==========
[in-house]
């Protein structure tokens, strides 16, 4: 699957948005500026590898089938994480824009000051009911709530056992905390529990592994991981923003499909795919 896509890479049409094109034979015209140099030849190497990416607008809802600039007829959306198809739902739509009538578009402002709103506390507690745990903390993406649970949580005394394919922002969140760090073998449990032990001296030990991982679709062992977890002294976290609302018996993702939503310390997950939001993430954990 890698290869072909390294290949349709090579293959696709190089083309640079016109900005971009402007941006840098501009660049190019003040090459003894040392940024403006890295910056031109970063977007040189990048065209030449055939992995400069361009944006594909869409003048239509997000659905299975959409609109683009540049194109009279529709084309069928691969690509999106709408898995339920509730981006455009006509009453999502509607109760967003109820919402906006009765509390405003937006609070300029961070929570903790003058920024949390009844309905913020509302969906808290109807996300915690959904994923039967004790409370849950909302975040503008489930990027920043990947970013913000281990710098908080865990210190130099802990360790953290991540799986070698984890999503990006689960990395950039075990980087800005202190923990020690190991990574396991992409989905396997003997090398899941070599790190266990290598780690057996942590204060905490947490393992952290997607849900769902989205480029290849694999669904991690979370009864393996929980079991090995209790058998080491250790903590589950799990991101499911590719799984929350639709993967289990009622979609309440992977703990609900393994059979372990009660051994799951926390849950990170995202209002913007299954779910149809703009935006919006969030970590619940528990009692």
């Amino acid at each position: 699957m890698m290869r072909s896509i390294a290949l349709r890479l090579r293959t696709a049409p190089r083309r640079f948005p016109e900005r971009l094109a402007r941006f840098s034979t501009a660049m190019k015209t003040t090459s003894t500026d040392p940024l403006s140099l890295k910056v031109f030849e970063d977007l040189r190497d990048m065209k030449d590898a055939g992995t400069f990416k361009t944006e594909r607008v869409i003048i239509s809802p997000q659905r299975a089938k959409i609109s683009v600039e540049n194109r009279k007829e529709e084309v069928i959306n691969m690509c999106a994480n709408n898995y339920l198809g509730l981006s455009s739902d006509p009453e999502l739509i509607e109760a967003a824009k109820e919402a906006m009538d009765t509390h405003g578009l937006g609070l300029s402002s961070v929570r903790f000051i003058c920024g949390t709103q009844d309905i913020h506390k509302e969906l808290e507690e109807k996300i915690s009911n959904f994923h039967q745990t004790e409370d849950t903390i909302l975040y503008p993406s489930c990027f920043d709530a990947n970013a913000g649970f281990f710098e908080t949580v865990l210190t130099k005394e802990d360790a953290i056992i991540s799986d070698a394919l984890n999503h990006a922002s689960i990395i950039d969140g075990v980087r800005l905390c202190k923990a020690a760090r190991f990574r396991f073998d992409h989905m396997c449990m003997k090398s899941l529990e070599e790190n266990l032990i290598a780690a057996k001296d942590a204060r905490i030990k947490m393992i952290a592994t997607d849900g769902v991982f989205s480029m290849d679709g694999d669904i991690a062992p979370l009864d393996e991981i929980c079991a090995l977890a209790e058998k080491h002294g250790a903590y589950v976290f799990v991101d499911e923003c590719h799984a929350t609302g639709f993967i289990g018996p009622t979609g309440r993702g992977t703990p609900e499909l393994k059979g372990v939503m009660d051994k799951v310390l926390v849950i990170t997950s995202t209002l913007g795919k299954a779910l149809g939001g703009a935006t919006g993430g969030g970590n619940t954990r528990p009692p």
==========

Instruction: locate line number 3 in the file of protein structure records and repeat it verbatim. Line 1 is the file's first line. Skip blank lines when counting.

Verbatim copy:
């Amino acid at each position: 699957m890698m290869r072909s896509i390294a290949l349709r890479l090579r293959t696709a049409p190089r083309r640079f948005p016109e900005r971009l094109a402007r941006f840098s034979t501009a660049m190019k015209t003040t090459s003894t500026d040392p940024l403006s140099l890295k910056v031109f030849e970063d977007l040189r190497d990048m065209k030449d590898a055939g992995t400069f990416k361009t944006e594909r607008v869409i003048i239509s809802p997000q659905r299975a089938k959409i609109s683009v600039e540049n194109r009279k007829e529709e084309v069928i959306n691969m690509c999106a994480n709408n898995y339920l198809g509730l981006s455009s739902d006509p009453e999502l739509i509607e109760a967003a824009k109820e919402a906006m009538d009765t509390h405003g578009l937006g609070l300029s402002s961070v929570r903790f000051i003058c920024g949390t709103q009844d309905i913020h506390k509302e969906l808290e507690e109807k996300i915690s009911n959904f994923h039967q745990t004790e409370d849950t903390i909302l975040y503008p993406s489930c990027f920043d709530a990947n970013a913000g649970f281990f710098e908080t949580v865990l210190t130099k005394e802990d360790a953290i056992i991540s799986d070698a394919l984890n999503h990006a922002s689960i990395i950039d969140g075990v980087r800005l905390c202190k923990a020690a760090r190991f990574r396991f073998d992409h989905m396997c449990m003997k090398s899941l529990e070599e790190n266990l032990i290598a780690a057996k001296d942590a204060r905490i030990k947490m393992i952290a592994t997607d849900g769902v991982f989205s480029m290849d679709g694999d669904i991690a062992p979370l009864d393996e991981i929980c079991a090995l977890a209790e058998k080491h002294g250790a903590y589950v976290f799990v991101d499911e923003c590719h799984a929350t609302g639709f993967i289990g018996p009622t979609g309440r993702g992977t703990p609900e499909l393994k059979g372990v939503m009660d051994k799951v310390l926390v849950i990170t997950s995202t209002l913007g795919k299954a779910l149809g939001g703009a935006t919006g993430g969030g970590n619940t954990r528990p009692p």